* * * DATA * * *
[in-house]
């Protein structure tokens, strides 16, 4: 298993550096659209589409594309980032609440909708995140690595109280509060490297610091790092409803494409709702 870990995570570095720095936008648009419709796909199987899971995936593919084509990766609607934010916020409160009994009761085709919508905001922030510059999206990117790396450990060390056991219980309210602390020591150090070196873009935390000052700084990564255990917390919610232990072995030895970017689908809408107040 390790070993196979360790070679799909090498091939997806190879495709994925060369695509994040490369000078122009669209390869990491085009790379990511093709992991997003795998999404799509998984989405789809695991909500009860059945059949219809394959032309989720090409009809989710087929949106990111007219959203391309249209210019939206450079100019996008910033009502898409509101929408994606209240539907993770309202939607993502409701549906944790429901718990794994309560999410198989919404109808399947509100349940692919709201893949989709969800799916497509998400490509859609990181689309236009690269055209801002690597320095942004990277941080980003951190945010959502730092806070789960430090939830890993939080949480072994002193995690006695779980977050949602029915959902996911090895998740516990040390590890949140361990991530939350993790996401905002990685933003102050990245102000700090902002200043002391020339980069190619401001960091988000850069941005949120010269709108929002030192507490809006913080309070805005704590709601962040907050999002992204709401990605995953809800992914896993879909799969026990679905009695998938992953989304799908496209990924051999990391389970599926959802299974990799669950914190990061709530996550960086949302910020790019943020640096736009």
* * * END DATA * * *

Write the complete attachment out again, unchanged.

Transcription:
[in-house]
């Protein structure tokens, strides 16, 4: 298993550096659209589409594309980032609440909708995140690595109280509060490297610091790092409803494409709702 870990995570570095720095936008648009419709796909199987899971995936593919084509990766609607934010916020409160009994009761085709919508905001922030510059999206990117790396450990060390056991219980309210602390020591150090070196873009935390000052700084990564255990917390919610232990072995030895970017689908809408107040 390790070993196979360790070679799909090498091939997806190879495709994925060369695509994040490369000078122009669209390869990491085009790379990511093709992991997003795998999404799509998984989405789809695991909500009860059945059949219809394959032309989720090409009809989710087929949106990111007219959203391309249209210019939206450079100019996008910033009502898409509101929408994606209240539907993770309202939607993502409701549906944790429901718990794994309560999410198989919404109808399947509100349940692919709201893949989709969800799916497509998400490509859609990181689309236009690269055209801002690597320095942004990277941080980003951190945010959502730092806070789960430090939830890993939080949480072994002193995690006695779980977050949602029915959902996911090895998740516990040390590890949140361990991530939350993790996401905002990685933003102050990245102000700090902002200043002391020339980069190619401001960091988000850069941005949120010269709108929002030192507490809006913080309070805005704590709601962040907050999002992204709401990605995953809800992914896993879909799969026990679905009695998938992953989304799908496209990924051999990391389970599926959802299974990799669950914190990061709530996550960086949302910020790019943020640096736009």